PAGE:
Rousseau's Views on Property as Presented in The Social Contract
In order to clearly present Rousseau's views on property in the Social Contract, we must first define what he means by property. Property according to Rousseau is that which is obtained legally thereby purporting legitimate claim to ones holdings. Now we must consider what gives an individual the right to openly claim ownership.
Rousseau points out that right does not equal might. In other words, ave a right can never derive from force. A right must be given legitimately which means it is attached to moral and legal code. This makes it contractual whereby the rights of one are applied to the rights of all. Once a right is established, it is beneficial and necessary for the individual to apply this right effectively for his best interests and those of the whole. This motivation is directed at the formation of community thereby creating a social contract between individuals which come together to act as a group.
Now a combination of rights is formed whereby each individual is protected by the whole group which stands together as a community. The concept is that man standing alone is more vulnerable than many men united each in defense of the other. This condition makes it impossible for one to hurt an individual without hurting the whole group or for one to hurt the group without affecting each individual.
There is now a social contract where individual rights are combined. In this case, it is in the best interest of the individual to give over his rights to the group since he has a more powerful protective base than standing alone. Even though individual rights are eliminated, a strong advantage is created since one now stands in better defense against all forces.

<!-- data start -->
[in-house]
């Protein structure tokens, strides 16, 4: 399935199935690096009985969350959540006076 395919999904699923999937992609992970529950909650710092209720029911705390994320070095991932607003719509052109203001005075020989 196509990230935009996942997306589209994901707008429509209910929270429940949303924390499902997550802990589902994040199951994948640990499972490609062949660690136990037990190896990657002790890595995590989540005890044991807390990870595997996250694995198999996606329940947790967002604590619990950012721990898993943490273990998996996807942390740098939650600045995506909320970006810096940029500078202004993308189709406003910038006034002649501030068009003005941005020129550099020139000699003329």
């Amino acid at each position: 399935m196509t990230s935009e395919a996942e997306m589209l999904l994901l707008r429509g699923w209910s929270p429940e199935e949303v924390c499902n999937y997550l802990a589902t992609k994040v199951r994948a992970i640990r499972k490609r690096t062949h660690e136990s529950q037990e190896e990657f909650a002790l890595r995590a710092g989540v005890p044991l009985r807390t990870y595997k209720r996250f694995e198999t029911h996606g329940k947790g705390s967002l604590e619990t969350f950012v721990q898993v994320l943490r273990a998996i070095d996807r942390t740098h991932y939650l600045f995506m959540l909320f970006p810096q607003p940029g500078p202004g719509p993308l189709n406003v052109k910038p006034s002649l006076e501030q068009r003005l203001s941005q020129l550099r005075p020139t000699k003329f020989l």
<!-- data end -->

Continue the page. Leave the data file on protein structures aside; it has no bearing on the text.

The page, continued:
Now that one's rights are combined with others, an obligation of commitment is created where one acts in the best interests of the whole. Civil action comes into play on the part of each individual so there is more moral structure. Men act more moral when legal rights are given then when acting in concert with nature where nature provides for all and no one has the right to make claims on property.
A right to claim property in our now civil society involves the code o f "right of first occupant." To establish this state of occupancy three essential strictures must be in place. There can be no prior inhabitation, ownership must be based on need not greed whereby no individual takes more land than they can work, and the individual must actually work the land they claim.
The individual rights of property are combined with the whole to creat e a public community or territory. Thereby each individual property is protected by the govern of the whole. Created now is a state by which each occupant depends on the other with an obligation to work toward the best interests of each other and the community.